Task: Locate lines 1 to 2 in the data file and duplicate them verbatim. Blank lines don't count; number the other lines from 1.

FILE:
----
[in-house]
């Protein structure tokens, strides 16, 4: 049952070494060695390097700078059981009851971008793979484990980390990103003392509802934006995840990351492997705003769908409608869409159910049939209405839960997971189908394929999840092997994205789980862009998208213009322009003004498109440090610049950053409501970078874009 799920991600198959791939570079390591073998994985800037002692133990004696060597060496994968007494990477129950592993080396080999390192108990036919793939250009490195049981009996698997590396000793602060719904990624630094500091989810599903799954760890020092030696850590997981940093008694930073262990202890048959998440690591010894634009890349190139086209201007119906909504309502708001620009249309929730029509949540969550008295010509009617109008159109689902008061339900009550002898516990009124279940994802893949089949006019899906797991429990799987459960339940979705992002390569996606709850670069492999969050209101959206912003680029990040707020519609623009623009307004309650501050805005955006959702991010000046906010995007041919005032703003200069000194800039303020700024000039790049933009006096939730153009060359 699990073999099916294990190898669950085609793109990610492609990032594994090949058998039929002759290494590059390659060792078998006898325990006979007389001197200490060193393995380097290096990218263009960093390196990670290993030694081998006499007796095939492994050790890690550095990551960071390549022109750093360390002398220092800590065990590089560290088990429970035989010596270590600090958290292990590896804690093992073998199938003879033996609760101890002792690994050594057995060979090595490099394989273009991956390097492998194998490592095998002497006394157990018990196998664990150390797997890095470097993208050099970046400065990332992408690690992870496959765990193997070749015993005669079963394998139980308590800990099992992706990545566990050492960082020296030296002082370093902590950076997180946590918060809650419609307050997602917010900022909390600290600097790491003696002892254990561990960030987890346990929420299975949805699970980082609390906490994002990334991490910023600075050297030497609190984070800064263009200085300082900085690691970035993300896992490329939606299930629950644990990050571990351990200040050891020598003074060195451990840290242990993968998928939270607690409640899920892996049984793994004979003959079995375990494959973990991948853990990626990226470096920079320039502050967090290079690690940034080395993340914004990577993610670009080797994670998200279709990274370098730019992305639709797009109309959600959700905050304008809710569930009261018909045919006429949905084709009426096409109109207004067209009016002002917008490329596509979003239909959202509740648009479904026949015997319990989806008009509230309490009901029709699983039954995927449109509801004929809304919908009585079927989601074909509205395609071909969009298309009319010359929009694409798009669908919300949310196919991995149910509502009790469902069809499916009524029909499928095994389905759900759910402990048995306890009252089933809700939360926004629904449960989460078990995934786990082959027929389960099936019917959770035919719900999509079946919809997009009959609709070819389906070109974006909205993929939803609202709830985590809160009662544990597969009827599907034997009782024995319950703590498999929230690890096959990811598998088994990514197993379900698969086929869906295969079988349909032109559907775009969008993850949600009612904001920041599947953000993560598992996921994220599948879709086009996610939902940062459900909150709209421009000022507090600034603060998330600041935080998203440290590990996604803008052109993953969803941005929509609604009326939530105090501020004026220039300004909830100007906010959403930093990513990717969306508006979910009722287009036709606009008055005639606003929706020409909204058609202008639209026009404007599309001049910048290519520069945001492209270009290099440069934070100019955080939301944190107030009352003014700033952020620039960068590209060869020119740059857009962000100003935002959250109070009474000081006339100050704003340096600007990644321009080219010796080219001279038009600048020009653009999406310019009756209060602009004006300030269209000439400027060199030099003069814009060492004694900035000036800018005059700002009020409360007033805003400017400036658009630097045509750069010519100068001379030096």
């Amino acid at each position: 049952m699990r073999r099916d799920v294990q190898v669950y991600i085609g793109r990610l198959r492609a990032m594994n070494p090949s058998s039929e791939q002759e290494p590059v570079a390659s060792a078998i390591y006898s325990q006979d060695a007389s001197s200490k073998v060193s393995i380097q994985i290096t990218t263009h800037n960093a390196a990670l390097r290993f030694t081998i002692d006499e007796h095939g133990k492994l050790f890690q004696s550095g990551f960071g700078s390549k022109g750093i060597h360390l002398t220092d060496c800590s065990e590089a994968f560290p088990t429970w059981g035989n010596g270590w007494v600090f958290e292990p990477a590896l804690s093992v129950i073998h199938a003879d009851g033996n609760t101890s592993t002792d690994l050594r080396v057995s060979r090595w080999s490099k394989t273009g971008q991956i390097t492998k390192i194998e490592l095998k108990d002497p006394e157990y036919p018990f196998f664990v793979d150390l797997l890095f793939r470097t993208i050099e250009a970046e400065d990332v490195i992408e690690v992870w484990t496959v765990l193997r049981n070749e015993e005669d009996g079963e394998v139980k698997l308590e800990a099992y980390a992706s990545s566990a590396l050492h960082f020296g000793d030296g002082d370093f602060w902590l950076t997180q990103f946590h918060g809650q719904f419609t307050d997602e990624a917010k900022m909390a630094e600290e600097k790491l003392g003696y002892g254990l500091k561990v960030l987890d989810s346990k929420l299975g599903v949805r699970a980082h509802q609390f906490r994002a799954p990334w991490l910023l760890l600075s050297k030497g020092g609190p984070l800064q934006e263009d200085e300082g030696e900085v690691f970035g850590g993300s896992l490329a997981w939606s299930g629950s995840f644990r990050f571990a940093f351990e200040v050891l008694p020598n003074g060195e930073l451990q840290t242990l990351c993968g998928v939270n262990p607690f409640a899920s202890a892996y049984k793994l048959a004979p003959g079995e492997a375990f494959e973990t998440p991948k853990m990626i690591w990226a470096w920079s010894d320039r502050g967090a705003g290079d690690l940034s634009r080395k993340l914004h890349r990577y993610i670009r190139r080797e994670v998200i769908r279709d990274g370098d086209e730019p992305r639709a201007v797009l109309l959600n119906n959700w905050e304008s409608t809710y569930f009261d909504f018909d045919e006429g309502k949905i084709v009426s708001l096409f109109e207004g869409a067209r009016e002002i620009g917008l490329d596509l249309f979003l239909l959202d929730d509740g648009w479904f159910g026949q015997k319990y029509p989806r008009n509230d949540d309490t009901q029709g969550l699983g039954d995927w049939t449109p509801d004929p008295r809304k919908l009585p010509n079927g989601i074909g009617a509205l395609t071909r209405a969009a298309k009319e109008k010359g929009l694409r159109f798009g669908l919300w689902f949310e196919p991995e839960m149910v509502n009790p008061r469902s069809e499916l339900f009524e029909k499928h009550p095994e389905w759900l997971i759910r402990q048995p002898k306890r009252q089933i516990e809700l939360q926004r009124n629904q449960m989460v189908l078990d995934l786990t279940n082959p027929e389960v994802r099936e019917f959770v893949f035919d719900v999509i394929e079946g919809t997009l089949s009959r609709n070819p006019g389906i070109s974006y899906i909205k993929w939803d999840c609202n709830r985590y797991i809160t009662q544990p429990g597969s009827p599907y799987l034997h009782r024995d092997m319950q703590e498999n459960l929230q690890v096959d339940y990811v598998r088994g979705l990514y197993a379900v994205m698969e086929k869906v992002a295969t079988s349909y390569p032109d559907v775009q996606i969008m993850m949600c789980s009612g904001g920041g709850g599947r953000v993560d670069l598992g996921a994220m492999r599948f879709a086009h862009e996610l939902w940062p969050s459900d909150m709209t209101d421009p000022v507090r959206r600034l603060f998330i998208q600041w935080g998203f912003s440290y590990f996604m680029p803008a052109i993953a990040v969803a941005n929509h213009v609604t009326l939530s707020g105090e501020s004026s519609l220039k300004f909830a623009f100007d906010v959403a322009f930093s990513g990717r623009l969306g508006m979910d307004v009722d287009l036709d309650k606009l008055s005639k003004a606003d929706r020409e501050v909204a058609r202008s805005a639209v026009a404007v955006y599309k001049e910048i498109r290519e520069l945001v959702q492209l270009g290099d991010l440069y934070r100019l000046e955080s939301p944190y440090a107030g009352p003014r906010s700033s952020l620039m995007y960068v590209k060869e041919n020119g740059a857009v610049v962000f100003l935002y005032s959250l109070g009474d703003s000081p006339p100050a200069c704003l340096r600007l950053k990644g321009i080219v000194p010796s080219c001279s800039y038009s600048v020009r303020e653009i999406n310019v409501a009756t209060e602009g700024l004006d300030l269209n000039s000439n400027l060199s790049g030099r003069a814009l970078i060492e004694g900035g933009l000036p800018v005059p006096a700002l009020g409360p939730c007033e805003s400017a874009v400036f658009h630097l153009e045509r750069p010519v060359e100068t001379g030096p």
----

[in-house]
């Protein structure tokens, strides 16, 4: 049952070494060695390097700078059981009851971008793979484990980390990103003392509802934006995840990351492997705003769908409608869409159910049939209405839960997971189908394929999840092997994205789980862009998208213009322009003004498109440090610049950053409501970078874009 799920991600198959791939570079390591073998994985800037002692133990004696060597060496994968007494990477129950592993080396080999390192108990036919793939250009490195049981009996698997590396000793602060719904990624630094500091989810599903799954760890020092030696850590997981940093008694930073262990202890048959998440690591010894634009890349190139086209201007119906909504309502708001620009249309929730029509949540969550008295010509009617109008159109689902008061339900009550002898516990009124279940994802893949089949006019899906797991429990799987459960339940979705992002390569996606709850670069492999969050209101959206912003680029990040707020519609623009623009307004309650501050805005955006959702991010000046906010995007041919005032703003200069000194800039303020700024000039790049933009006096939730153009060359 699990073999099916294990190898669950085609793109990610492609990032594994090949058998039929002759290494590059390659060792078998006898325990006979007389001197200490060193393995380097290096990218263009960093390196990670290993030694081998006499007796095939492994050790890690550095990551960071390549022109750093360390002398220092800590065990590089560290088990429970035989010596270590600090958290292990590896804690093992073998199938003879033996609760101890002792690994050594057995060979090595490099394989273009991956390097492998194998490592095998002497006394157990018990196998664990150390797997890095470097993208050099970046400065990332992408690690992870496959765990193997070749015993005669079963394998139980308590800990099992992706990545566990050492960082020296030296002082370093902590950076997180946590918060809650419609307050997602917010900022909390600290600097790491003696002892254990561990960030987890346990929420299975949805699970980082609390906490994002990334991490910023600075050297030497609190984070800064263009200085300082900085690691970035993300896992490329939606299930629950644990990050571990351990200040050891020598003074060195451990840290242990993968998928939270607690409640899920892996049984793994004979003959079995375990494959973990991948853990990626990226470096920079320039502050967090290079690690940034080395993340914004990577993610670009080797994670998200279709990274370098730019992305639709797009109309959600959700905050304008809710569930009261018909045919006429949905084709009426096409109109207004067209009016002002917008490329596509979003239909959202509740648009479904026949015997319990989806008009509230309490009901029709699983039954995927449109509801004929809304919908009585079927989601074909509205395609071909969009298309009319010359929009694409798009669908919300949310196919991995149910509502009790469902069809499916009524029909499928095994389905759900759910402990048995306890009252089933809700939360926004629904449960989460078990995934786990082959027929389960099936019917959770035919719900999509079946919809997009009959609709070819389906070109974006909205993929939803609202709830985590809160009662544990597969009827599907034997009782024995319950703590498999929230690890096959990811598998088994990514197993379900698969086929869906295969079988349909032109559907775009969008993850949600009612904001920041599947953000993560598992996921994220599948879709086009996610939902940062459900909150709209421009000022507090600034603060998330600041935080998203440290590990996604803008052109993953969803941005929509609604009326939530105090501020004026220039300004909830100007906010959403930093990513990717969306508006979910009722287009036709606009008055005639606003929706020409909204058609202008639209026009404007599309001049910048290519520069945001492209270009290099440069934070100019955080939301944190107030009352003014700033952020620039960068590209060869020119740059857009962000100003935002959250109070009474000081006339100050704003340096600007990644321009080219010796080219001279038009600048020009653009999406310019009756209060602009004006300030269209000439400027060199030099003069814009060492004694900035000036800018005059700002009020409360007033805003400017400036658009630097045509750069010519100068001379030096």